Immigrants and supporters rally and march in opposition to the President Trump order to end DACA, on Sept. 5, 2017 in Los Angeles.David McNew / Getty Images

Hell, we even tried to ban Okies from living here during the Great Depression, and they were white, patriotic conservatives.

But California has hated no newcomer group more than Mexicans, which is funny, because the state had been Mexico. From the Greaser Act to state-sponsored deportation efforts during the 1930s and 1950s and school segregation to a bevy of voter-supported propositions that declared English the state’s official language (Proposition 63 in 1986), threatened to criminalize anyone who assisted undocumented immigrants (Proposition 187 in 1994), ended affirmative action (Proposition 209 two years later) and stopped bilingual education (1998’s Proposition 187), California has treated Mexicans as its favorite political piñata.

I actually understand California’s historical hatred against the above immigrants and others: Until very recently, suburban, middle-class whites ruled, and feared anyone that didn’t look like them. They could get away with all the increasingly outlandish propositions — seriously: when did bilingual education ever hurt anyone? — because California’s biggest bloc of voters was Nixon’s silent masses.

Maribel Coria, from left, of Antioch, Calif., participates in a candlelight vigil against Proposition 187, in front of the Federal Building on Oct. 25, 1994 in Oakland, Calif.Ben Margot / AP file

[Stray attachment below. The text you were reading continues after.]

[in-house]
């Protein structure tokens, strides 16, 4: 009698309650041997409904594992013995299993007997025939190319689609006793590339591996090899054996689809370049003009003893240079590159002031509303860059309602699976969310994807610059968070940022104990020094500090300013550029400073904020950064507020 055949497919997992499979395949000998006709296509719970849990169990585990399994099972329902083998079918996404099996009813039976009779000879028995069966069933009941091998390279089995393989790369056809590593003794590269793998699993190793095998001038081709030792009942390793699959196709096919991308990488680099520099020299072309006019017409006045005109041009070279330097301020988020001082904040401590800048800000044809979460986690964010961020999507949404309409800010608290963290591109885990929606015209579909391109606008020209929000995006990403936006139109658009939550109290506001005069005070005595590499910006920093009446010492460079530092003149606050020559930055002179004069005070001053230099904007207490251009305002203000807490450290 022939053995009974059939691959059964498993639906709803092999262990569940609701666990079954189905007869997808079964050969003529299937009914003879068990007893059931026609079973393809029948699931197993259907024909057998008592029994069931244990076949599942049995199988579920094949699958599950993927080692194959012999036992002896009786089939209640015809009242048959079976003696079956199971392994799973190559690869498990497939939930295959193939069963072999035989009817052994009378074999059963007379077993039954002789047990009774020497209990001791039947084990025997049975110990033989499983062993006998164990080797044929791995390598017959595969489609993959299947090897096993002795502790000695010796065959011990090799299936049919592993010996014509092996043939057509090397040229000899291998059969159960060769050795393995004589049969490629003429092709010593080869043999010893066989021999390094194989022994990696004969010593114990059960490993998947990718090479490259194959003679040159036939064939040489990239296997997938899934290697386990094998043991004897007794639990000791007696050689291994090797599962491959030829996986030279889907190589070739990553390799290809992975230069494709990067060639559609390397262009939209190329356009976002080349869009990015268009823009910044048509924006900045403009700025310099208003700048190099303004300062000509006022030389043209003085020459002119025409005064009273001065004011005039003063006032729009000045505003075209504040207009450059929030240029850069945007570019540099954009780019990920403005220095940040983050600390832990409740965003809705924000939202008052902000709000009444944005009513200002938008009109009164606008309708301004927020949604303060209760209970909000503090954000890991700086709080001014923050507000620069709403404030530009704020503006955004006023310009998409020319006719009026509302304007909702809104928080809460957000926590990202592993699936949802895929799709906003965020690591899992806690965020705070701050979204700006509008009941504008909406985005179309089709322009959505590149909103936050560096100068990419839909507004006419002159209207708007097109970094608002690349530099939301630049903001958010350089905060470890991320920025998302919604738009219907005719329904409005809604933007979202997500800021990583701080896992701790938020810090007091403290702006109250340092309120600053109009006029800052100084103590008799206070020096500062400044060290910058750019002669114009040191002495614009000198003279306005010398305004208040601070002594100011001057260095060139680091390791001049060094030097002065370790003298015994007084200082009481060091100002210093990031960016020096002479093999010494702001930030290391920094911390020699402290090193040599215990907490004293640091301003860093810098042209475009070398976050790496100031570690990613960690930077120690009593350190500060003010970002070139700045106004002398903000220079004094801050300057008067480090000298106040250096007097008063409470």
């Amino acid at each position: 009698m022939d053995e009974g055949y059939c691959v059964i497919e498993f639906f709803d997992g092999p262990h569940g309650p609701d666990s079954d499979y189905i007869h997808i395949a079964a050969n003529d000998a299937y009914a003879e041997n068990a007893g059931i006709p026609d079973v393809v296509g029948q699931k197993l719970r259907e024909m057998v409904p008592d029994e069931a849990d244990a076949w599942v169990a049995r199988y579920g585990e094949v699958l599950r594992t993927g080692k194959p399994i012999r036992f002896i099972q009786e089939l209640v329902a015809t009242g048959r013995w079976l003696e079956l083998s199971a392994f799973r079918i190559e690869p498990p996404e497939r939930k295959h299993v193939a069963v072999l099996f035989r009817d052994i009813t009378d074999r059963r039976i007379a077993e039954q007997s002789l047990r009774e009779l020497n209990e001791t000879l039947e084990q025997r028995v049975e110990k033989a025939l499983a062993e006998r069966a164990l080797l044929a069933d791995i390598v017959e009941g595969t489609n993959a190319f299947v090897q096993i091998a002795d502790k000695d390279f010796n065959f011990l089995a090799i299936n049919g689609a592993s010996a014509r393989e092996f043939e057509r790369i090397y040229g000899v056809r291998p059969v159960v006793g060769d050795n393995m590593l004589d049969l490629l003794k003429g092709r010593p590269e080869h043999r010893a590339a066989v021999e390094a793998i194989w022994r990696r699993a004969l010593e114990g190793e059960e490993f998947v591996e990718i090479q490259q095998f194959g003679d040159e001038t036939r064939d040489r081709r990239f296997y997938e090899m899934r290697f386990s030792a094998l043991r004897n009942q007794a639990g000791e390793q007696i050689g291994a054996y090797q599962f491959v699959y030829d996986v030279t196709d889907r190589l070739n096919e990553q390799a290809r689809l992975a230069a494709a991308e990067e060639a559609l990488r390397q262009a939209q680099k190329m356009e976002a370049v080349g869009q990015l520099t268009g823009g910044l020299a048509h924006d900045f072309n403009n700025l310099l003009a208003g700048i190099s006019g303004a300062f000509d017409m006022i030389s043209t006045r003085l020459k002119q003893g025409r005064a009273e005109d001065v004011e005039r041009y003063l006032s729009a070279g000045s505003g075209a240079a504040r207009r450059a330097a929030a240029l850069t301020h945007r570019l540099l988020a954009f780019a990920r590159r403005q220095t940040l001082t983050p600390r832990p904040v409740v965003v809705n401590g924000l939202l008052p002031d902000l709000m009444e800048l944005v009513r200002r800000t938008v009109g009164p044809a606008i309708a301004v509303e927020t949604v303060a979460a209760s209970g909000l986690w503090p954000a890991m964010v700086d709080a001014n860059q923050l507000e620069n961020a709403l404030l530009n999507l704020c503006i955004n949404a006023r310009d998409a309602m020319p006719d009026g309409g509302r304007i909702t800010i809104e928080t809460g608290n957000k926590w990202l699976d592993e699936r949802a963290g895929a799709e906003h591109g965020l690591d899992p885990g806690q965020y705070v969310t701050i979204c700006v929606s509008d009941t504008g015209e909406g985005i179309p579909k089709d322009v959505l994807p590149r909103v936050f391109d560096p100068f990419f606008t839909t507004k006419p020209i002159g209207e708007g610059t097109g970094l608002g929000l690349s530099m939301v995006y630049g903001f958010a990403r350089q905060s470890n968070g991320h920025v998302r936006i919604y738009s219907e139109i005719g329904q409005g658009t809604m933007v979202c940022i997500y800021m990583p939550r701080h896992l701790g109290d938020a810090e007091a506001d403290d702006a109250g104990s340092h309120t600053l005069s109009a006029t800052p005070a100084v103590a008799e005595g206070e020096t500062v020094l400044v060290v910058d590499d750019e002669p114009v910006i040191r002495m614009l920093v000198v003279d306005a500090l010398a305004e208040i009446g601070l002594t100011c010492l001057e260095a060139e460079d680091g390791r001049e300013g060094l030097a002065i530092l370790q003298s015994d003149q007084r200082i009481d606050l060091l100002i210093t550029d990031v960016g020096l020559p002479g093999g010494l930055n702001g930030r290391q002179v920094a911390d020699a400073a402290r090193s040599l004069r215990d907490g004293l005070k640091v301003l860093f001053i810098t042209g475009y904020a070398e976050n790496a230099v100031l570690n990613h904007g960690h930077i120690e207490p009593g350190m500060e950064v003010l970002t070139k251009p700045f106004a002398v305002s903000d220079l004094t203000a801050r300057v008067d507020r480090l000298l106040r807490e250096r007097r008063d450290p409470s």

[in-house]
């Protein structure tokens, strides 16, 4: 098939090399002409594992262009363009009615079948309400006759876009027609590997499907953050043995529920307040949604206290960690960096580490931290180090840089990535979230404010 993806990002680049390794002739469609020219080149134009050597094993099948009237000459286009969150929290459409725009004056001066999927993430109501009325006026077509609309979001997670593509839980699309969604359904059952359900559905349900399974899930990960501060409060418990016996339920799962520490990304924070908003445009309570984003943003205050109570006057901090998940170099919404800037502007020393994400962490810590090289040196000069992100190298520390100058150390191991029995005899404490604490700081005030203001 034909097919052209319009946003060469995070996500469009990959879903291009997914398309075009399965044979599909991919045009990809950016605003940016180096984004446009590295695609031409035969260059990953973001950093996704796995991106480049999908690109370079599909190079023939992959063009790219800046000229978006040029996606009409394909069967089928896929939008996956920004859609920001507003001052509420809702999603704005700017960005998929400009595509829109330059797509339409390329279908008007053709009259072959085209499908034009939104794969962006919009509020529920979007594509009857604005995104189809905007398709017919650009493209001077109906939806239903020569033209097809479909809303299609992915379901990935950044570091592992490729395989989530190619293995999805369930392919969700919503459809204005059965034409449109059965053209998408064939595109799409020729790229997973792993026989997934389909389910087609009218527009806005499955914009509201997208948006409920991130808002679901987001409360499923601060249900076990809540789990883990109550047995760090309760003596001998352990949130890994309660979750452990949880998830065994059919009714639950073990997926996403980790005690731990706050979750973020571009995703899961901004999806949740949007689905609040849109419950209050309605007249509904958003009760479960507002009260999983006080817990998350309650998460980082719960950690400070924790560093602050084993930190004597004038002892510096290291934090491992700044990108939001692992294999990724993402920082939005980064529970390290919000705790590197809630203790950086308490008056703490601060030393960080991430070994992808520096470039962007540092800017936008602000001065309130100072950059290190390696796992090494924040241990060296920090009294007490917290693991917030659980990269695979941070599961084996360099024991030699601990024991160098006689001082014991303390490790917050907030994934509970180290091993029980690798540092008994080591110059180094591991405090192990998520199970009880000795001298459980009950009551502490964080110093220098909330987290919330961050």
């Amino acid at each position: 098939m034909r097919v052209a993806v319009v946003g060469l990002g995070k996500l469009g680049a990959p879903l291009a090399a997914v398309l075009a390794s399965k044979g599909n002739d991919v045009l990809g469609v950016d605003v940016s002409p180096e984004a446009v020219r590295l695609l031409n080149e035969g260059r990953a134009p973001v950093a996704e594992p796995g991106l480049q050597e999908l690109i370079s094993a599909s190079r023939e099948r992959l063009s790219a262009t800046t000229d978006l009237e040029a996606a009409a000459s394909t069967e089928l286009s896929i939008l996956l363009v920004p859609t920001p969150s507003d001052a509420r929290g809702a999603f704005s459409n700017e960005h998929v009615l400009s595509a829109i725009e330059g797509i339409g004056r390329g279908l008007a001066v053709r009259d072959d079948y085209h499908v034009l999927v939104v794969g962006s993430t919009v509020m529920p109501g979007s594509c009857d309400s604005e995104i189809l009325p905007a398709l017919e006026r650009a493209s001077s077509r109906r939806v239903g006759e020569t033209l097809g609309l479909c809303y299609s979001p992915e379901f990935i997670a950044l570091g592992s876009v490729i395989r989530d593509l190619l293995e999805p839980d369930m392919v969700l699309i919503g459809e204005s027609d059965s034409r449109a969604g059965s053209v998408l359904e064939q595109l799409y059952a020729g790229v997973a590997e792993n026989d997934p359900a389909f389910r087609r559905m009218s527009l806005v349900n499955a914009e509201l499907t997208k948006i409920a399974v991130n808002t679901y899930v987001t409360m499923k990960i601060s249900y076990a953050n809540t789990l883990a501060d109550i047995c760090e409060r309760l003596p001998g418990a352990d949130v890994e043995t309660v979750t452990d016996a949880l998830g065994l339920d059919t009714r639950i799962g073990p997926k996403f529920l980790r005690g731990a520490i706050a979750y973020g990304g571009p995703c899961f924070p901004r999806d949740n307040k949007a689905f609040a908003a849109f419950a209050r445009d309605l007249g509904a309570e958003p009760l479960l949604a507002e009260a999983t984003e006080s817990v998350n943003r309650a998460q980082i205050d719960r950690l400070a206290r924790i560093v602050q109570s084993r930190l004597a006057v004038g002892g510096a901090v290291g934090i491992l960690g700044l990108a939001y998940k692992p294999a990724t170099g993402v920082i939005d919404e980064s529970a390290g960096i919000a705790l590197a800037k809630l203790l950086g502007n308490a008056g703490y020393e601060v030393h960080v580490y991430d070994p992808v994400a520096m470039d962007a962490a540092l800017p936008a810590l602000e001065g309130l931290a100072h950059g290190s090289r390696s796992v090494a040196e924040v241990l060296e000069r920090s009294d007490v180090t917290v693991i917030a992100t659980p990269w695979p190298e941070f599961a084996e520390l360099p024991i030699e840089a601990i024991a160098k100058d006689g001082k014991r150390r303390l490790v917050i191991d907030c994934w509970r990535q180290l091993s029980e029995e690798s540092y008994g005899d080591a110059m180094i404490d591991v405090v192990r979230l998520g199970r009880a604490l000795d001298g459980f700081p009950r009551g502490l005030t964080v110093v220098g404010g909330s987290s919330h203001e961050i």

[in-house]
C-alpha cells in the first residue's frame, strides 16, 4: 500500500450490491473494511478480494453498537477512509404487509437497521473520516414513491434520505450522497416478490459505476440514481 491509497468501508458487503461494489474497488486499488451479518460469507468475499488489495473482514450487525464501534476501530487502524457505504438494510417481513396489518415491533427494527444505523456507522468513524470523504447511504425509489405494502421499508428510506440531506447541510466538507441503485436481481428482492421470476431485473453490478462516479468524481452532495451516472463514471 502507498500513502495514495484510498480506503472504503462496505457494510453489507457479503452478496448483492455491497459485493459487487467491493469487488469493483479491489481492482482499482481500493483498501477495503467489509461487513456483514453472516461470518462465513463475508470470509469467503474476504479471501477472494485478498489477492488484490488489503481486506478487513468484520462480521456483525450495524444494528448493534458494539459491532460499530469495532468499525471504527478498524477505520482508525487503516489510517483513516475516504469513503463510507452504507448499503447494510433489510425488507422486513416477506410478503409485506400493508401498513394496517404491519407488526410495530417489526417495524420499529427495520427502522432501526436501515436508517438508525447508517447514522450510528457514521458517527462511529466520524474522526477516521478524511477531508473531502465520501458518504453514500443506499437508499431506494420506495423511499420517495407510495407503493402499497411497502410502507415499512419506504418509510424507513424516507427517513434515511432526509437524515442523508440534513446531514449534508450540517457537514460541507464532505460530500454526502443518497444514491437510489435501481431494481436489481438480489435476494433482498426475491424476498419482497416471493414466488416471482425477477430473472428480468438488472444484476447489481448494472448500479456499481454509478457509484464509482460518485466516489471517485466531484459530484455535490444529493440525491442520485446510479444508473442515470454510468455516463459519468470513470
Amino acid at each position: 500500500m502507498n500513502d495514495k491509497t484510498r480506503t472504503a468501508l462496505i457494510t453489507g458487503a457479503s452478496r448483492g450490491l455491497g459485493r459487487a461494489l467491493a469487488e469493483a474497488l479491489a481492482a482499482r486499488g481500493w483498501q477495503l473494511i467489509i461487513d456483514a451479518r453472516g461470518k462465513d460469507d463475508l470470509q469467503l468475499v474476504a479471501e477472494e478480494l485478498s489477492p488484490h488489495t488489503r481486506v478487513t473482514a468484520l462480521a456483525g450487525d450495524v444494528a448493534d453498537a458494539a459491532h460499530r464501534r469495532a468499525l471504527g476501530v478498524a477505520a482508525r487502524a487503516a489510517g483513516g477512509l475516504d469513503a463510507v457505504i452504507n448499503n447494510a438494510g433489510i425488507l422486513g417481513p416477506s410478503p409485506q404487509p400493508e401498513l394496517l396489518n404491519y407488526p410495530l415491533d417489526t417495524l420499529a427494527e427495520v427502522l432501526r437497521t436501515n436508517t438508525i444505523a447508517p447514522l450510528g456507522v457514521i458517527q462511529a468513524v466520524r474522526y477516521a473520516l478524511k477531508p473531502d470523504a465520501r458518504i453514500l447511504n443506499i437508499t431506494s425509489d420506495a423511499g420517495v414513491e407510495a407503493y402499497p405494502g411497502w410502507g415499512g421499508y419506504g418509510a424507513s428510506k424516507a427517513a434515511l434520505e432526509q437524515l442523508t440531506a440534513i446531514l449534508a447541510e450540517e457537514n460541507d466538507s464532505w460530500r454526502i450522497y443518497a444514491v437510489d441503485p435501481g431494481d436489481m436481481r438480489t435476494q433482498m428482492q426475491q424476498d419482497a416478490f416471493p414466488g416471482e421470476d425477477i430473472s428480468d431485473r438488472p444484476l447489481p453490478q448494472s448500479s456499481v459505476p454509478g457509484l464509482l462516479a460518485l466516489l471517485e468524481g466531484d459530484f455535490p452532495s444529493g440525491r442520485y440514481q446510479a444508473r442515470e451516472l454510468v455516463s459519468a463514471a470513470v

But the state’s xenophobic streak bit off more than it could ever chew with Proposition 187. It came at a time when the children of undocumented immigrants were attending college in record numbers, when high schoolers finally realized it was okay to be puro mexicano and not have to proclaim their Americanness all the time. Hundreds of thousands of them marched in protest in 1994, and got radicalized by hearing conservative rail against their parents and friends — and, many times, them.

If California Republicans had just been nicer with their xenophobia in the 1990s, you wouldn’t have had the Reconquista at the polls that now dominates California and is slowly spreading across the country. Those activists kids are now in their late 30s and mid-40s and many dedicated their lives to fighting xenophobia after 187’s victory (a federal judge later ruled it unconstitutional), and have succeeded mightily in motivating the generations after them to fight.

That’s why, as Trump visits California to inspect his border wall, and Attorney General Jeff Sessions sues us in court, I can’t help but to remember the Prop. 187 days. The Republican Party in California is essentially extinct; the California legislature gets more and more progressive every year with glee. For those Americans who look to Cali as the last, best hope against Trump, know that we got this, because we know how to beat down racism.

And for those who see California as a progressive beast worthy of subjugation: Watch out. Because if we were able to redeem ourselves, then anywhere can.

Gustavo Arellano is the California columnist for the Los Angeles Times opinion section, and a lifelong resident of Orange County, California, where he's reported on the craziest county on Earth for over 16 years.